Table Fees

“Five dollars an hour.”

“For a table?”


“…And that’s if the game is out of print or unavailable from your distributor?”


I stood, slightly dumbfounded.  The gaming tables were in a next-door store front, at that moment completely empty of gamers.  The Not-So-FLGS manager smiled that “I’m with a customer but I don’t really mean it” smile.  I must’ve let on that I was taken a little aback, when he continued, “Hey, if you game for four or five hours with a few friends, that’s just a five from each of you.  Cheap!”

“But it’s free if you can get the game from your distributor.”


I can understand that game stores need to sell games to stay open, but this kind of table fee is clearly aimed at moving current product, rather than the long tail of gaming.  It also has encouraged me to look at other game stores in the area to run games at – simply because they don’t have such fees.  Economics can cut both ways.

12 thoughts on “Table Fees

  1. Everybody's gotta make a living. On the other hand, not good public relations … I presume you lay down your fair share buying product. What would provoke an owner to drive away a repeat customer? Not smart.

  2. Given your location and the description of the space, it sounds like you're talking about Pegasus. If I'm right, and I hope I'm not, then that is a shame. That's the only FLGS for RPGs in the area with decades of history. Bought all my first games there as a kid a couple decades past, when they were downtown. I've always had positive experiences with the owner, but the rest of the staff and the way it has been operated have been hit-or-miss for years. If you're looking for other stores, try Misty Mountain across town. Or if you'll be playing wargames instead of RPGs, don't miss The Last Square just down the road.

  3. My local FLGS has Saturday gaming sessions in which you are supposed to purchase at least £10 of stock in order to play – however as all the Saturday regulars are amongst the highest spending of his customer base that rule is pretty much given only a token lip service.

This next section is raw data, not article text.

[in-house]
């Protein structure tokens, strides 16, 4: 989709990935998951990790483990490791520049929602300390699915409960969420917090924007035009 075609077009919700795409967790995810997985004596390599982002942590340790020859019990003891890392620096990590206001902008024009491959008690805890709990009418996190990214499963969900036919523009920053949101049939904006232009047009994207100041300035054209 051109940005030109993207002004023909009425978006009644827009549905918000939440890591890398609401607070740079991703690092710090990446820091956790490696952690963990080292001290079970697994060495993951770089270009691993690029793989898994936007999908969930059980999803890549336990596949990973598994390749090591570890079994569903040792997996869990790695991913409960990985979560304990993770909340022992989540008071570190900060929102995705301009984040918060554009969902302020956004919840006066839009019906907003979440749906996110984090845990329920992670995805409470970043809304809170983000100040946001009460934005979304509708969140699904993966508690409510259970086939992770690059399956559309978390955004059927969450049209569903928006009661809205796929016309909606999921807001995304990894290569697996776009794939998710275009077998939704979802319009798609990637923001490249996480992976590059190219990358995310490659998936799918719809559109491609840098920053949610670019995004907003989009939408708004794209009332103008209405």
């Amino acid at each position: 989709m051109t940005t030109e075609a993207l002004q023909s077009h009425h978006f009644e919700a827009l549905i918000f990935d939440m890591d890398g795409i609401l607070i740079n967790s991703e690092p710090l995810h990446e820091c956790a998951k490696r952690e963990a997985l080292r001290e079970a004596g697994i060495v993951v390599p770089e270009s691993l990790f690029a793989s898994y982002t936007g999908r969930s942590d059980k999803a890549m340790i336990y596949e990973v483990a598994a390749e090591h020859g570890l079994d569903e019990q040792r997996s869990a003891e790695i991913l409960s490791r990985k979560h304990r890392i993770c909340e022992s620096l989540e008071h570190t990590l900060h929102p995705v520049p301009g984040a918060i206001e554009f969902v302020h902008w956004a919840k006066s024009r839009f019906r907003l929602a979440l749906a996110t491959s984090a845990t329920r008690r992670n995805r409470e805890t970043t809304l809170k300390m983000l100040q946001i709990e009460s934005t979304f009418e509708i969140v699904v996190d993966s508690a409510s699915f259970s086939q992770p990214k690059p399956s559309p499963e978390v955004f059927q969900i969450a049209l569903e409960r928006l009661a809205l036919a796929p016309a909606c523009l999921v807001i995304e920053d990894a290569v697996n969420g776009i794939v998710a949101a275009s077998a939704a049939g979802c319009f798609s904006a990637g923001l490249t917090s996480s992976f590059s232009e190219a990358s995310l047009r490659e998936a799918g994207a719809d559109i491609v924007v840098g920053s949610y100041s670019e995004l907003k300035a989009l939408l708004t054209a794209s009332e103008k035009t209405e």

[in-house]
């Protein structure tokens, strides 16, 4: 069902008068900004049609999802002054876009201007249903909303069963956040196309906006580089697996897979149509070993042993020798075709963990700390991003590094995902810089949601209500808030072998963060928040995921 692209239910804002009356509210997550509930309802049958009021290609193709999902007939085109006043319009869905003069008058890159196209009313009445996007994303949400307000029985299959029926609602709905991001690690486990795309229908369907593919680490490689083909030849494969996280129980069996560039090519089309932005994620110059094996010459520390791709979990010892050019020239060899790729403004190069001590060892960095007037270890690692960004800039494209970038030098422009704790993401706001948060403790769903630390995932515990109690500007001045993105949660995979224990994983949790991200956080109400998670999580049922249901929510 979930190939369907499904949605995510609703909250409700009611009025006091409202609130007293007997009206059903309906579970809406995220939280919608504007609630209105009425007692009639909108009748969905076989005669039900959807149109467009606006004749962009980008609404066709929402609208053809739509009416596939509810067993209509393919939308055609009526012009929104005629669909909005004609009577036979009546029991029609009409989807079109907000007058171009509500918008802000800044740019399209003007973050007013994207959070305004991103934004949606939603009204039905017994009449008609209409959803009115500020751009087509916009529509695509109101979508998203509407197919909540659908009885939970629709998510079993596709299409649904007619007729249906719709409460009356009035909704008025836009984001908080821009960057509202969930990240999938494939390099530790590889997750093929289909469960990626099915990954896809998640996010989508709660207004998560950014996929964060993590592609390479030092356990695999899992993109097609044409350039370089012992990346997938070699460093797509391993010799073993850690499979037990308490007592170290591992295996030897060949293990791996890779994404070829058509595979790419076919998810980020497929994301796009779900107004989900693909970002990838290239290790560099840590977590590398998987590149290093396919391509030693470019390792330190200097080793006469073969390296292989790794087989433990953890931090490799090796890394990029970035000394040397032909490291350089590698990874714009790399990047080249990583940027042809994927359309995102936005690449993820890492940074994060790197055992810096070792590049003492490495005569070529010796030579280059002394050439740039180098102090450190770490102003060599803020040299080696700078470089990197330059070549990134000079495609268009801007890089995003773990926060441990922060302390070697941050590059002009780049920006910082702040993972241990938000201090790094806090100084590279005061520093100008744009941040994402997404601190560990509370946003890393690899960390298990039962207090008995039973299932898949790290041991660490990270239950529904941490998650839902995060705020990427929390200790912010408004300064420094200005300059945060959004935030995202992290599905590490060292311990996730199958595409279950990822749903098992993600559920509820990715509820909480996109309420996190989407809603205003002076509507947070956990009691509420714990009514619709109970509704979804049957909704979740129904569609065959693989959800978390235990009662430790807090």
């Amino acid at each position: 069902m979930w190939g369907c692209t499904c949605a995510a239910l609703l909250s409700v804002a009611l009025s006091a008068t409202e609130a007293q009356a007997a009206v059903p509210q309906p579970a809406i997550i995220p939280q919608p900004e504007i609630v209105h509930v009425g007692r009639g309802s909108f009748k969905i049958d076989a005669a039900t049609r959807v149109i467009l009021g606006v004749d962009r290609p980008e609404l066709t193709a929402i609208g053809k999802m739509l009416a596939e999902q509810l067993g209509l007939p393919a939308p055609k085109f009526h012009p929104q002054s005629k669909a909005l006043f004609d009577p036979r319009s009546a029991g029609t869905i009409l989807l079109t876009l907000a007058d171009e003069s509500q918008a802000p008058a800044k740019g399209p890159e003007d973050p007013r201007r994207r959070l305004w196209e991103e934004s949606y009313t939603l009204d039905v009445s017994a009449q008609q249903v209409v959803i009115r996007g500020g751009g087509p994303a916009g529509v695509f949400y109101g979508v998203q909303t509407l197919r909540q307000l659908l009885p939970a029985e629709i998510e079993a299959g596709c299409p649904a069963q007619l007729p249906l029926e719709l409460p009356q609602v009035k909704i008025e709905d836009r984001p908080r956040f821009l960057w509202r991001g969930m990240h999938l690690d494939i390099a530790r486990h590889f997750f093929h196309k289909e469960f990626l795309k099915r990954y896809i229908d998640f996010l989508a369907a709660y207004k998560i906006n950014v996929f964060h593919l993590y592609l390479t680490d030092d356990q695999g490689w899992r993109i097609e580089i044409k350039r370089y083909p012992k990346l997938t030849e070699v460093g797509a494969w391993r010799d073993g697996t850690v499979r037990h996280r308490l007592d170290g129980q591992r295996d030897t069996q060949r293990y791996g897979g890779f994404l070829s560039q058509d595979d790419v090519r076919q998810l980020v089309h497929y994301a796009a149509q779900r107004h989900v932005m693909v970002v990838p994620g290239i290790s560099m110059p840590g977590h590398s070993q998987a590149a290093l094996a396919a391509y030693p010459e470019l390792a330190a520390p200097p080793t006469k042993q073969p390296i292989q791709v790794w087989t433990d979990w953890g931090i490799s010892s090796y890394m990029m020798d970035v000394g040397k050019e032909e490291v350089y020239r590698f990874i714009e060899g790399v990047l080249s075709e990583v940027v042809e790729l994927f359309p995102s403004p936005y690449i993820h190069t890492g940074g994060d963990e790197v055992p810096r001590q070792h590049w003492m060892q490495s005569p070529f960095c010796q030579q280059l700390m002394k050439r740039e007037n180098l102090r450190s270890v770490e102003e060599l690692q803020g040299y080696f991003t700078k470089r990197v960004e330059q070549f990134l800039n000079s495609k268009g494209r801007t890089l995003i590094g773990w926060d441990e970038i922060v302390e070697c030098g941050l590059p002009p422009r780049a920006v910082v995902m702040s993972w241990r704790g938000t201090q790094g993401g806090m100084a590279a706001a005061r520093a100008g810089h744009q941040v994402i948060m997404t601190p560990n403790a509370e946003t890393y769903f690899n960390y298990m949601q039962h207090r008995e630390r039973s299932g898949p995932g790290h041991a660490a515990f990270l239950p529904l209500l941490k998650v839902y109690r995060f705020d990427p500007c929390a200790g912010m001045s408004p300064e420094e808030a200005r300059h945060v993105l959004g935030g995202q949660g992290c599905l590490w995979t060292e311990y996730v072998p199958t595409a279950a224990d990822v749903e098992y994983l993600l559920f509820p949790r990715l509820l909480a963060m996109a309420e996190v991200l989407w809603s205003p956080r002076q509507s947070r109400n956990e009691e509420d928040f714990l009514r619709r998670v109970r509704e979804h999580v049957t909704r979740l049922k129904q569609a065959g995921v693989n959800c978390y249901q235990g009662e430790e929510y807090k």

I _can_ see his point – if the game is in print in theory playing of it in his premises drives sales, a game that a prospective customers sees, asks for it and is then told "try eBay" isn't so helpful.

    That said I'm in the UK where the games shops aren't the main public face of "where to game" – we tend to game in clubs away from stores.

  4. Devil's Advocate here.

    The shop has space for tables. In a next-door storefront. This is space they're renting, or if the owner owns it, he could be renting it to someone else.

    In either case the space could be used profitably for anything else. But they choose to make the space available for gamers.

    I know we're so used to buying our books and then the rest is free. The ticket price is your imagination. But in this case the shop is losing out on hard cash by offering gaming space.

    I will admit that the way he approached it is bad. His method seems crass and ugly. There are a lot of he-shoulds here. So I can offer some suggestions:

    1A: Offer the space to everyone at $2 an hour per table, but if you buy something from the store you get table-time credit of 1 hour per $2 spent. This won't add up very fast for the customer, but it gets people in the habit of playing there and buying there. If three people buy their PHB at the shop for $20 a book, they have 30 hours of table time for free.

    1B: Get nearby businesses to put their phone numbers on a pamphlet map of the neighborhood. Places like pizza delivery, sandwich shops, that sort of thing. The neighbor should give up something small for the extra advertising, and the gaming shop should get a tiny bit of benefit, and the gamer should get a tiny benefit. Maybe a small discount for the gamer and a kickback to the gaming shop if there are more than 50 referrals per month. It needs to be simple. Perhaps put up a blackboard where people can write where they want to order from that night, and get them together to make the call at the same time so it's a single group order for a small discount.

    2: Set up tournament games using products that the shop sells. Have shop employees set up games using certain products. Get the word out on things the shop wants to sell. The award for being the winning team at a tournament could be an extra discount on your next purchase.

    3A: Set up craft nights with instructions and materials already there, you just have to pay to sign up. Or craft nights where you bring your own stuff, but you can buy materials that the shop sells. I'm thinking more along the lines of painting minis, homemade terrain and buildings, that sort of thing. Show people how nice these store-bought materials can be.